- The Washington Times - Saturday, January 21, 2006

OAK GROVE, Va. — Charles Bernard Smith always loved airplanes.

As a youngster growing up in Westmoreland County in the 1920s, he dismantled family clocks, trying to use their works to power his model planes.

When that didn’t work, he cut rubber strips from inner tubes to spin the propellers of the models he launched from the upstairs windows of his family’s home near Mattox Creek.

One of the first planes he ever saw was at Colonial Beach. It was taking up tourists for flights over the resort, but little black children like him couldn’t fly in it.

But that didn’t stop him from dreaming about airplanes.

He told his younger sister Lorraine they would get a plane and become famous. He’d be the pilot and she would jump out in a parachute.

But first, they had to practice.

“He made me climb up on the roof of the chicken house and jump off with an umbrella. The fall knocked me out and Charles dumped a bucket of water on me to bring me to. I’ve had a scar inside my mouth ever since,” remembers Lorraine Smith Philpott, now 86.

Soon, other people also will remember Charles Bernard Smith, who died in New York in 1991 at age 74.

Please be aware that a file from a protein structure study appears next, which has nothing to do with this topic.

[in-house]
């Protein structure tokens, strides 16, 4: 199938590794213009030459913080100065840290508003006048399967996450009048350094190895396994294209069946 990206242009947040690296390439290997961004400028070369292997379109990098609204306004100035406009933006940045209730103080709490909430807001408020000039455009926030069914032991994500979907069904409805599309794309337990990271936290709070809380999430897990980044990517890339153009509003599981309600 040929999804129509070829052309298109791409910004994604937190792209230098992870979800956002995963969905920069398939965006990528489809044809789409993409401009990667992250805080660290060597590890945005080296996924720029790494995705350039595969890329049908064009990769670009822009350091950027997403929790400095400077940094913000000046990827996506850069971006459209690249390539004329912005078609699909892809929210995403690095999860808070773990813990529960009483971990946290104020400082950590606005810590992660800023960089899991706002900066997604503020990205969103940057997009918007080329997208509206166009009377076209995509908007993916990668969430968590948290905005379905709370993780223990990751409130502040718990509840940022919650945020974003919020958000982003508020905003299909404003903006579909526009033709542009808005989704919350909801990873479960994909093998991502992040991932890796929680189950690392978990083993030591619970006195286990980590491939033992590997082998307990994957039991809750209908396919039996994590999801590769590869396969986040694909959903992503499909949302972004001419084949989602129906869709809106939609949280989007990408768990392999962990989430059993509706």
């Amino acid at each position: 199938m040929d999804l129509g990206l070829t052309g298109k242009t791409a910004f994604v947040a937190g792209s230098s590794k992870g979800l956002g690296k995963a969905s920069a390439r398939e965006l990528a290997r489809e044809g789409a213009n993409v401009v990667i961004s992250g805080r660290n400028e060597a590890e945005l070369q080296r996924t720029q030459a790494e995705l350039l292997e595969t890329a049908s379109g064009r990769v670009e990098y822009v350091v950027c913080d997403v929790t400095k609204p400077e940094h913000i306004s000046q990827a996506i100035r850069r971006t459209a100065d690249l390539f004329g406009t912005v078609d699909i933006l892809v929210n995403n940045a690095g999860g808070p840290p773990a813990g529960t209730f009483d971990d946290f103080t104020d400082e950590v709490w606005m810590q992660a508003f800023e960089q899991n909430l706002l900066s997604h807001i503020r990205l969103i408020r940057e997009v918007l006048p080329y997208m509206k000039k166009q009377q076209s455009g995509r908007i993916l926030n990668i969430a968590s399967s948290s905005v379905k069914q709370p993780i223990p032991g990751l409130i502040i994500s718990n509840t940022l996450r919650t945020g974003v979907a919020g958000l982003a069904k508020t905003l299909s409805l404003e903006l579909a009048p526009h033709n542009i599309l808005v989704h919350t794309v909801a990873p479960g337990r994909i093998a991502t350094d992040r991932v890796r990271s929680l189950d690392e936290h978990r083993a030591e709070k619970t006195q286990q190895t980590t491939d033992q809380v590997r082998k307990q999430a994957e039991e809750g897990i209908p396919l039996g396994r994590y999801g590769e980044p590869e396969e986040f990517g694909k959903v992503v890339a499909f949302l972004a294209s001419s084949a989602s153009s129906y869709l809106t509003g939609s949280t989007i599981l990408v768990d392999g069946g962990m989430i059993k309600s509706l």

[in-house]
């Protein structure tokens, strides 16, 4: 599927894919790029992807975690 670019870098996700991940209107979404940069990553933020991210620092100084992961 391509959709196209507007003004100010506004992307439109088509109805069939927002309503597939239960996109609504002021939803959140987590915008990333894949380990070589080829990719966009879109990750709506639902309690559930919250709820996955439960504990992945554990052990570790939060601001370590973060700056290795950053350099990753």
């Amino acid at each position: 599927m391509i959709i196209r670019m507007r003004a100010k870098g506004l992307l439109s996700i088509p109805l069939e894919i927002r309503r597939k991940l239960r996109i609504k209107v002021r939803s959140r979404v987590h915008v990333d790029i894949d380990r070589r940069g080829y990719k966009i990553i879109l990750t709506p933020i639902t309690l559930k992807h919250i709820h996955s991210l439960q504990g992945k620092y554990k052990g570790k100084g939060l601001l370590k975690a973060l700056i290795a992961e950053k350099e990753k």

A historical marker will be set in April beside State Route 205 to honor his service as one of the legendary Tuskegee airmen.

The marker will note that Mr. Smith, a technical sergeant and crew chief of the famed 99th Fighter Squadron, was “one of more than 140,000 African Americans who served in the racially segregated U.S. Army Air Forces during World War II.”

As a sergeant and crew chief, Mr. Smith helped keep the squadron’s P51 Mustangs and other fighters flying on their high-altitude, long-range missions escorting bombers over Italy, France and Germany.

Like the rest of his siblings, Mr. Smith moved to Washington after attending an all-black high school in Westmoreland County.

He took his love of flying with him and received a pilot’s license in 1938. His flight instructor was C. Alfred “Chief” Anderson, a pioneering black aviator who made a round-trip, transcontinental flight in 1934.

As World War II loomed, Mr. Smith tried to join the Royal Canadian Air Force, but was turned down because he was black, his sister said.

In 1941, Congress, over the Army’s objections, authorized an experiment to train black airmen. Mr. Smith jumped at the chance and enlisted in the Army Air Corps at Bolling Field in Washington.

Along with 250 other blacks, he was sent to Chanute Field in Illinois to learn aircraft maintenance. Mr. Smith’s group became the core of the famous squadron that trained in Alabama at the Tuskegee Institute founded by Booker T. Washington.

The black men flew 15,000 sorties. They destroyed more than 400 enemy aircraft. They never lost a bomber to enemy fire, a record achieved by no other fighter group.

German pilots learned to avoid the “Black Birdmen.” Allied bomber pilots nicknamed their Tuskegee escorts “Red Tails” after the color they painted their vertical stabilizers.

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